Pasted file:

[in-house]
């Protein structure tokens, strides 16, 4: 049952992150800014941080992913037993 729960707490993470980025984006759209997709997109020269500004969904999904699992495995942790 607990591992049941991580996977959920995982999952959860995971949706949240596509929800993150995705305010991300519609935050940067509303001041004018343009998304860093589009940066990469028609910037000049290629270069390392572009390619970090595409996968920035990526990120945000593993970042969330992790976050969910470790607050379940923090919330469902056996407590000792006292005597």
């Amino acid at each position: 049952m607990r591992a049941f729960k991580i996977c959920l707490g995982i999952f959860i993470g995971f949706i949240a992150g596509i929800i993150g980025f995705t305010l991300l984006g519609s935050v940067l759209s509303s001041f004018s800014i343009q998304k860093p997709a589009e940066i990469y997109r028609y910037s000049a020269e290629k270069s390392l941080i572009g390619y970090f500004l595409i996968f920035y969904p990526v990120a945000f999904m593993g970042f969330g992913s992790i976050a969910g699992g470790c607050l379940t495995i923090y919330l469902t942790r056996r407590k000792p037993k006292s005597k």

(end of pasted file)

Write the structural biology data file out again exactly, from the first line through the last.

[in-house]
């Protein structure tokens, strides 16, 4: 049952992150800014941080992913037993 729960707490993470980025984006759209997709997109020269500004969904999904699992495995942790 607990591992049941991580996977959920995982999952959860995971949706949240596509929800993150995705305010991300519609935050940067509303001041004018343009998304860093589009940066990469028609910037000049290629270069390392572009390619970090595409996968920035990526990120945000593993970042969330992790976050969910470790607050379940923090919330469902056996407590000792006292005597």
């Amino acid at each position: 049952m607990r591992a049941f729960k991580i996977c959920l707490g995982i999952f959860i993470g995971f949706i949240a992150g596509i929800i993150g980025f995705t305010l991300l984006g519609s935050v940067l759209s509303s001041f004018s800014i343009q998304k860093p997709a589009e940066i990469y997109r028609y910037s000049a020269e290629k270069s390392l941080i572009g390619y970090f500004l595409i996968f920035y969904p990526v990120a945000f999904m593993g970042f969330g992913s992790i976050a969910g699992g470790c607050l379940t495995i923090y919330l469902t942790r056996r407590k000792p037993k006292s005597k």